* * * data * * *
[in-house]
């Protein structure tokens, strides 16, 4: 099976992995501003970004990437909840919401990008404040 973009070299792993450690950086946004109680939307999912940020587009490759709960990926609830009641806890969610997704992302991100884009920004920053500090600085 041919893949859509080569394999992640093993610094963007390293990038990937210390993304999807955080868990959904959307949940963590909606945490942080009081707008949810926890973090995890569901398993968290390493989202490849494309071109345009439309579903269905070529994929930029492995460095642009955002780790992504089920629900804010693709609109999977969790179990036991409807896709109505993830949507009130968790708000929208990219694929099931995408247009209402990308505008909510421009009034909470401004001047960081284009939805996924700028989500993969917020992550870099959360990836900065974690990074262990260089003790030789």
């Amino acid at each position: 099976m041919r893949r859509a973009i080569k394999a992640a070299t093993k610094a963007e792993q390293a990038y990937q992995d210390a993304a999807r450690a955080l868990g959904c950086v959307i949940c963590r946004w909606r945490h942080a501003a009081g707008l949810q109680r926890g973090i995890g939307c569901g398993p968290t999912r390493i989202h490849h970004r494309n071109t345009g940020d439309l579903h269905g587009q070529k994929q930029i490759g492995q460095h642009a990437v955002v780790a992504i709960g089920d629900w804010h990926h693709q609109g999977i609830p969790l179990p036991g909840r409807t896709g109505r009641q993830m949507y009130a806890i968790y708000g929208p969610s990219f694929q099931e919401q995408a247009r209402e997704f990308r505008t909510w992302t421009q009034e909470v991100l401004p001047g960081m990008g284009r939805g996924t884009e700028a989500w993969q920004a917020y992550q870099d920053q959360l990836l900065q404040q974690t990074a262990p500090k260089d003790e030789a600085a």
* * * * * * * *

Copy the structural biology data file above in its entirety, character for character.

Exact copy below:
[in-house]
């Protein structure tokens, strides 16, 4: 099976992995501003970004990437909840919401990008404040 973009070299792993450690950086946004109680939307999912940020587009490759709960990926609830009641806890969610997704992302991100884009920004920053500090600085 041919893949859509080569394999992640093993610094963007390293990038990937210390993304999807955080868990959904959307949940963590909606945490942080009081707008949810926890973090995890569901398993968290390493989202490849494309071109345009439309579903269905070529994929930029492995460095642009955002780790992504089920629900804010693709609109999977969790179990036991409807896709109505993830949507009130968790708000929208990219694929099931995408247009209402990308505008909510421009009034909470401004001047960081284009939805996924700028989500993969917020992550870099959360990836900065974690990074262990260089003790030789």
């Amino acid at each position: 099976m041919r893949r859509a973009i080569k394999a992640a070299t093993k610094a963007e792993q390293a990038y990937q992995d210390a993304a999807r450690a955080l868990g959904c950086v959307i949940c963590r946004w909606r945490h942080a501003a009081g707008l949810q109680r926890g973090i995890g939307c569901g398993p968290t999912r390493i989202h490849h970004r494309n071109t345009g940020d439309l579903h269905g587009q070529k994929q930029i490759g492995q460095h642009a990437v955002v780790a992504i709960g089920d629900w804010h990926h693709q609109g999977i609830p969790l179990p036991g909840r409807t896709g109505r009641q993830m949507y009130a806890i968790y708000g929208p969610s990219f694929q099931e919401q995408a247009r209402e997704f990308r505008t909510w992302t421009q009034e909470v991100l401004p001047g960081m990008g284009r939805g996924t884009e700028a989500w993969q920004a917020y992550q870099d920053q959360l990836l900065q404040q974690t990074a262990p500090k260089d003790e030789a600085a």